|02-10-2010, 02:25 AM||#1|
Join Date: Jan 2010
how to scan a book and make a pdf book?
i just bought a canon scanner LiDE 200. Before i bought it, i thought it was the suitable scanner for me as there were many good review on this scanner. however, when i tried to scan my first book, i noticed that the file of the picture was very large, it was about 1mb a page! and when i compressed it or resize it, the image became so blur even i cant read it. and i found out that a scanned image was very light in kindle dx display as there have been many people complaint on it. can someone solve my problem?
1.how to scan a book in good quality but the file's size is acceptable.(does anyone use the same type of scanner with me?)
2.how to cut the scanned image? if i scan through 2 page in the same time, i would like to cut off the middle part. or there are any software that i can cut the image into 2?
3.how to make the image clear in dx display?
|02-10-2010, 04:27 AM||#2|
Join Date: Nov 2008
Device: Galaxy Note 3, Galaxy NotePro 12.2, InkBook
Questions 1 & 2: Scan in black and white only, i.e. in 2 colors.
|02-10-2010, 05:11 AM||#3|
Join Date: Oct 2009
Device: Amazon Kindle 2 Intl
I think you want to do OCR on the scanned book to convert the text from an image to text.
|02-10-2010, 11:11 AM||#4|
Join Date: Aug 2007
Device: Sony PRS-500
I have tried Canon LiDE class scanners and found them too slow for book scanning.
If you can cut your books then you should check out Fujitsu Scansnap S510. It's has an Automatic Document Feeder that you can load up 50 pages. It scans 18 pages or 36 images per minute in duplex mode. You have the option to create multi-pages PDF file out of it. It costs around $450.
If cutting is not an option, then you should look for a flatbed scanner. One that have a big area so you can scan two pages at the same time. This will cut your scanning time by half. I currently use a Canon ImageRunner 8070 which costs more than $10,000. It has book scanning features. However, I don't really use them. All I need is a fast flatbed scanner and it does the job fast at excellence quality.
If budget is not an issue, you might want to check out Fujitsu FI-6240. It scan 60 pages or 120 images per minutes in duplex mode. It has a flatbed size of 8.5" x 11.69". It costs about $1,886.03 on Amazon.
To answer your questions:
1) Black and White scanning is sufficient for Ereader. 300 dpi is more than adequate. To reduce the file size, you can lower the scanning resolution. Each scanner have its own steps down or step up in resolution. Highend one like mine have 300, 400, and 600 dpi. Using any more than 300 dpi is a waste of space.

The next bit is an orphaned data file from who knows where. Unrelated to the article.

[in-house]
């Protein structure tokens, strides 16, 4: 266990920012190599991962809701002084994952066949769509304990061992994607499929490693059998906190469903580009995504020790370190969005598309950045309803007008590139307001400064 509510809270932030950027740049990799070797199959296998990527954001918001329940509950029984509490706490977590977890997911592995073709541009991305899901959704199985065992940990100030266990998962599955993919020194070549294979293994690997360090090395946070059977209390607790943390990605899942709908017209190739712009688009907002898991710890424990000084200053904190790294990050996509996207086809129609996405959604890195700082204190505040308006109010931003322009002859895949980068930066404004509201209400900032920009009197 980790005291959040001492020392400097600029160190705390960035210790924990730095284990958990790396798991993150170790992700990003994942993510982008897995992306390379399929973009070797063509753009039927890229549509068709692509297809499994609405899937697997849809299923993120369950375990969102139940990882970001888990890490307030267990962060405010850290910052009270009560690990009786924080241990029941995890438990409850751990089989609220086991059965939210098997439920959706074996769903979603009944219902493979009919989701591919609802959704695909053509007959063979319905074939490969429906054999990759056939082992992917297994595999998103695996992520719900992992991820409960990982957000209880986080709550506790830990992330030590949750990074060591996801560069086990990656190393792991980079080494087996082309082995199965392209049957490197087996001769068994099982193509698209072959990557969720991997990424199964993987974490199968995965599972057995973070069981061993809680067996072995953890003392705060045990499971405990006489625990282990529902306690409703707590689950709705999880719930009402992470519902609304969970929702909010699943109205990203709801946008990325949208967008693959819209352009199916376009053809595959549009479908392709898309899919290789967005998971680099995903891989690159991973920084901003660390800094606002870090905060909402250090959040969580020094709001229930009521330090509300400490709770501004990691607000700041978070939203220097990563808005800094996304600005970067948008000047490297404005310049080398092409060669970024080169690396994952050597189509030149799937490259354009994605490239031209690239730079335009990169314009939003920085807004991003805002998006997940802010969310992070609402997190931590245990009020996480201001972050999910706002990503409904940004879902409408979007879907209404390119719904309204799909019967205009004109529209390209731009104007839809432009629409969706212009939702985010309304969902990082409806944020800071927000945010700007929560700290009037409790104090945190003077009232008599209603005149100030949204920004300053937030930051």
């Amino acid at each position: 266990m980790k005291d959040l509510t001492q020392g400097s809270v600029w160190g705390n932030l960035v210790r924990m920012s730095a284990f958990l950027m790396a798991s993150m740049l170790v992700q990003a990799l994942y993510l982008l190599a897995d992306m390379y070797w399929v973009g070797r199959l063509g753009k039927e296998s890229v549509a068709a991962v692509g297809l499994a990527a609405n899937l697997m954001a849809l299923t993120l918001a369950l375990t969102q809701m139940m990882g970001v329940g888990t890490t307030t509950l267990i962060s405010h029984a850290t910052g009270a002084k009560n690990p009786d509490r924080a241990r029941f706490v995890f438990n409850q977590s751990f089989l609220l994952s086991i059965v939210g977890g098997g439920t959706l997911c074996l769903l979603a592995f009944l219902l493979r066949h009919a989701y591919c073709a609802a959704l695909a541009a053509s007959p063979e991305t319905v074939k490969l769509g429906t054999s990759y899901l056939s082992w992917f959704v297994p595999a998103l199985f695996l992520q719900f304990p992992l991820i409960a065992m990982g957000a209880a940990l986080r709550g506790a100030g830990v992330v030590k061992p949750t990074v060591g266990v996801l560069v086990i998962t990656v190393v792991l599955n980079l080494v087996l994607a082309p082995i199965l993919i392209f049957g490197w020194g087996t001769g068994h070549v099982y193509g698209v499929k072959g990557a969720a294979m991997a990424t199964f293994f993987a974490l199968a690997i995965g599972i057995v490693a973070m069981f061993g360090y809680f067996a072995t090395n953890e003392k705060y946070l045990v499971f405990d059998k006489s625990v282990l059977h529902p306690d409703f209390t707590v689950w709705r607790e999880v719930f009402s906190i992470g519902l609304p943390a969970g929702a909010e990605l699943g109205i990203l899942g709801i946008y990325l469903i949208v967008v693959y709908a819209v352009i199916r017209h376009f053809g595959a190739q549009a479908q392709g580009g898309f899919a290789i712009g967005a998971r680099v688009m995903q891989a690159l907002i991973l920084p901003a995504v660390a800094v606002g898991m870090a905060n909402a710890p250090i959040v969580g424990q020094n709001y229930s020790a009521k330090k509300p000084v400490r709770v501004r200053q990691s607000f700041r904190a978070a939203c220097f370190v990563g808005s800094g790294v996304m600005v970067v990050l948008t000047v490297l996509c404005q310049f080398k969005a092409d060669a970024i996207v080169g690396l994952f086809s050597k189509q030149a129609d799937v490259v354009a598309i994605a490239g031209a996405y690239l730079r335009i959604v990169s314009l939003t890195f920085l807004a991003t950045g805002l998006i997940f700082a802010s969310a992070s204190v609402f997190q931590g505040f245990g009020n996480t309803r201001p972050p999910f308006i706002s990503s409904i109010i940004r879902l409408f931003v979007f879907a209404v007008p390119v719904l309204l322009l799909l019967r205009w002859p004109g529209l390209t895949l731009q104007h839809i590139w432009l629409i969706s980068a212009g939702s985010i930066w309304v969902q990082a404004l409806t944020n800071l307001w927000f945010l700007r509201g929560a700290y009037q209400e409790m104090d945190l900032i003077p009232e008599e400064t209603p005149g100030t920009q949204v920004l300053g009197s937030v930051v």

2) Once, you scanned them you should use AABBYY Finereader to crop, split images into two pages, run OCR, and convert them to PDF, HTML, or LIT. This will reduce the size of the book from 200 MB - 300MB to maybe 5 MB PDF. Crop cleans up extra space around the book. Split page will split the image in the middle line. Finereader can automate the process through out the entire files. Hence, the whole process is fully automated. AABBYY Finereader is included with Fujitsu ScanSnap S510.
3) By running OCR, you converse these images into text. This is the best way to make the text clear on DX. If you prefer to just using the image as is without text conversion, then scanning at higher resolution would only help a bit. Finereader have the option to create PDF with "exact format" as the original. With the Kindle DX screen size, I would assume you would get the benefit of "text" pdf and keep the same layout as the orignal scan.
|04-29-2010, 03:45 AM||#5|
Join Date: Jun 2009
Device: Nook touch, iPad, Xoom
My work-flow is,
We have Minolta (I think) photo-copier that has scanning option too. It scans as fast as you photo copy a sheet of paper. So I scan the whole book as a pdf file at 600dpi resolution. It usually creates a huge file. I take that pdf to Acrobat and export it as 600 dpi tiff files. Each page is converted to single tiff file so I usually end up with few hundred tiff files. Store all these tiff files in folder. Import this folder in ScanTailor and thats about it. Scan Tailor will take care of all the things you mentioned. Once whole processing is done, export processed images as 600dpi tiffs. Assemble into a pdf file.